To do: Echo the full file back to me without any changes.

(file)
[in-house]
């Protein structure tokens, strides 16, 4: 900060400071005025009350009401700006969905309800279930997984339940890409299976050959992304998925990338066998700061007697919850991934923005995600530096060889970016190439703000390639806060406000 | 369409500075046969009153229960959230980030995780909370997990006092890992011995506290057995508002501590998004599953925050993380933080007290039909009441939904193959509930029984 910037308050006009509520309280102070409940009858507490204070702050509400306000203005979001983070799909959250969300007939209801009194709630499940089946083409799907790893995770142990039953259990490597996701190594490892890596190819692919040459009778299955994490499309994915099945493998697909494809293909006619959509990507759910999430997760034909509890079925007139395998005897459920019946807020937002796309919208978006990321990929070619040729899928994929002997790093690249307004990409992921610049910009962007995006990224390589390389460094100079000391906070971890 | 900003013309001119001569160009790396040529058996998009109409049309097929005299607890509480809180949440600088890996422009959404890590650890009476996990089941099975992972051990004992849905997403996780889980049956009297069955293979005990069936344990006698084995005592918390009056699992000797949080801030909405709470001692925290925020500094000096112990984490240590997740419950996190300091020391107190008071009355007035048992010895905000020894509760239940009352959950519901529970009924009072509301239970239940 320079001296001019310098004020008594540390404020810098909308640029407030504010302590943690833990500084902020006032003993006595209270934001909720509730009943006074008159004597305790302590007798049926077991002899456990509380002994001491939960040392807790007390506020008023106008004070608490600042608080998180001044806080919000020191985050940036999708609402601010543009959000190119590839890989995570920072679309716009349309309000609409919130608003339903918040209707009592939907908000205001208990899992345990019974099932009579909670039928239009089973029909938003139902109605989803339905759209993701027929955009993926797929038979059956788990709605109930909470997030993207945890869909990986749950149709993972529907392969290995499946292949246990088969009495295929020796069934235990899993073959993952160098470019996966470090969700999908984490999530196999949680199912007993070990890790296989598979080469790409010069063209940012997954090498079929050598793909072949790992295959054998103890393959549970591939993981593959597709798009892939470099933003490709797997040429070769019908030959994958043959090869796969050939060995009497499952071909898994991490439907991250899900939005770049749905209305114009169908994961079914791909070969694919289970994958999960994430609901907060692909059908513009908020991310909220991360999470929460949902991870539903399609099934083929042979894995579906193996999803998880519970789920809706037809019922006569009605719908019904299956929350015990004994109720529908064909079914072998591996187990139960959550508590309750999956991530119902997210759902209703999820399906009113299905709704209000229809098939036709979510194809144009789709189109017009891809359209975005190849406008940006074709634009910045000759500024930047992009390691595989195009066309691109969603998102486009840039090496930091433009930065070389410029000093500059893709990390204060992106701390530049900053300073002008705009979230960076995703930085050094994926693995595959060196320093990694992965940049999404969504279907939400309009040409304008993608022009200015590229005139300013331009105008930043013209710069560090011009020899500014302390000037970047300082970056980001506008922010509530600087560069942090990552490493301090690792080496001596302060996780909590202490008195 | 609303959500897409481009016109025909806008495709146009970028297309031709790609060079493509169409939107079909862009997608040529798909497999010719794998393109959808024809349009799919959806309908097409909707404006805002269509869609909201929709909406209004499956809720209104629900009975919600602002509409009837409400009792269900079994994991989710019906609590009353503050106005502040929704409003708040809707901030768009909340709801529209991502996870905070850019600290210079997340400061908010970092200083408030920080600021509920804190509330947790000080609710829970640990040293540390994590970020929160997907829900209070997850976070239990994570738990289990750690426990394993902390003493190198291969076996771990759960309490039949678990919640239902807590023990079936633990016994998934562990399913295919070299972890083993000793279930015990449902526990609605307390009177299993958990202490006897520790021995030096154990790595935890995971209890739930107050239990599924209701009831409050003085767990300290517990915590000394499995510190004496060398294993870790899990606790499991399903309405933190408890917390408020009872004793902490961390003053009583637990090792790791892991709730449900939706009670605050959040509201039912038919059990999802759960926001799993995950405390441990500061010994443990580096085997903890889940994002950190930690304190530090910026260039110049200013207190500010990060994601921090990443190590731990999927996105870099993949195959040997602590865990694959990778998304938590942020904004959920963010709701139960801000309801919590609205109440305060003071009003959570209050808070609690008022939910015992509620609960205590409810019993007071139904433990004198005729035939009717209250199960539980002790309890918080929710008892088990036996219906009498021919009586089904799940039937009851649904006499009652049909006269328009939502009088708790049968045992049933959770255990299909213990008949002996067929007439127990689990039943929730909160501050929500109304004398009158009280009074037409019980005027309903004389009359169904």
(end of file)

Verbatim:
[in-house]
């Protein structure tokens, strides 16, 4: 900060400071005025009350009401700006969905309800279930997984339940890409299976050959992304998925990338066998700061007697919850991934923005995600530096060889970016190439703000390639806060406000 | 369409500075046969009153229960959230980030995780909370997990006092890992011995506290057995508002501590998004599953925050993380933080007290039909009441939904193959509930029984 910037308050006009509520309280102070409940009858507490204070702050509400306000203005979001983070799909959250969300007939209801009194709630499940089946083409799907790893995770142990039953259990490597996701190594490892890596190819692919040459009778299955994490499309994915099945493998697909494809293909006619959509990507759910999430997760034909509890079925007139395998005897459920019946807020937002796309919208978006990321990929070619040729899928994929002997790093690249307004990409992921610049910009962007995006990224390589390389460094100079000391906070971890 | 900003013309001119001569160009790396040529058996998009109409049309097929005299607890509480809180949440600088890996422009959404890590650890009476996990089941099975992972051990004992849905997403996780889980049956009297069955293979005990069936344990006698084995005592918390009056699992000797949080801030909405709470001692925290925020500094000096112990984490240590997740419950996190300091020391107190008071009355007035048992010895905000020894509760239940009352959950519901529970009924009072509301239970239940 320079001296001019310098004020008594540390404020810098909308640029407030504010302590943690833990500084902020006032003993006595209270934001909720509730009943006074008159004597305790302590007798049926077991002899456990509380002994001491939960040392807790007390506020008023106008004070608490600042608080998180001044806080919000020191985050940036999708609402601010543009959000190119590839890989995570920072679309716009349309309000609409919130608003339903918040209707009592939907908000205001208990899992345990019974099932009579909670039928239009089973029909938003139902109605989803339905759209993701027929955009993926797929038979059956788990709605109930909470997030993207945890869909990986749950149709993972529907392969290995499946292949246990088969009495295929020796069934235990899993073959993952160098470019996966470090969700999908984490999530196999949680199912007993070990890790296989598979080469790409010069063209940012997954090498079929050598793909072949790992295959054998103890393959549970591939993981593959597709798009892939470099933003490709797997040429070769019908030959994958043959090869796969050939060995009497499952071909898994991490439907991250899900939005770049749905209305114009169908994961079914791909070969694919289970994958999960994430609901907060692909059908513009908020991310909220991360999470929460949902991870539903399609099934083929042979894995579906193996999803998880519970789920809706037809019922006569009605719908019904299956929350015990004994109720529908064909079914072998591996187990139960959550508590309750999956991530119902997210759902209703999820399906009113299905709704209000229809098939036709979510194809144009789709189109017009891809359209975005190849406008940006074709634009910045000759500024930047992009390691595989195009066309691109969603998102486009840039090496930091433009930065070389410029000093500059893709990390204060992106701390530049900053300073002008705009979230960076995703930085050094994926693995595959060196320093990694992965940049999404969504279907939400309009040409304008993608022009200015590229005139300013331009105008930043013209710069560090011009020899500014302390000037970047300082970056980001506008922010509530600087560069942090990552490493301090690792080496001596302060996780909590202490008195 | 609303959500897409481009016109025909806008495709146009970028297309031709790609060079493509169409939107079909862009997608040529798909497999010719794998393109959808024809349009799919959806309908097409909707404006805002269509869609909201929709909406209004499956809720209104629900009975919600602002509409009837409400009792269900079994994991989710019906609590009353503050106005502040929704409003708040809707901030768009909340709801529209991502996870905070850019600290210079997340400061908010970092200083408030920080600021509920804190509330947790000080609710829970640990040293540390994590970020929160997907829900209070997850976070239990994570738990289990750690426990394993902390003493190198291969076996771990759960309490039949678990919640239902807590023990079936633990016994998934562990399913295919070299972890083993000793279930015990449902526990609605307390009177299993958990202490006897520790021995030096154990790595935890995971209890739930107050239990599924209701009831409050003085767990300290517990915590000394499995510190004496060398294993870790899990606790499991399903309405933190408890917390408020009872004793902490961390003053009583637990090792790791892991709730449900939706009670605050959040509201039912038919059990999802759960926001799993995950405390441990500061010994443990580096085997903890889940994002950190930690304190530090910026260039110049200013207190500010990060994601921090990443190590731990999927996105870099993949195959040997602590865990694959990778998304938590942020904004959920963010709701139960801000309801919590609205109440305060003071009003959570209050808070609690008022939910015992509620609960205590409810019993007071139904433990004198005729035939009717209250199960539980002790309890918080929710008892088990036996219906009498021919009586089904799940039937009851649904006499009652049909006269328009939502009088708790049968045992049933959770255990299909213990008949002996067929007439127990689990039943929730909160501050929500109304004398009158009280009074037409019980005027309903004389009359169904």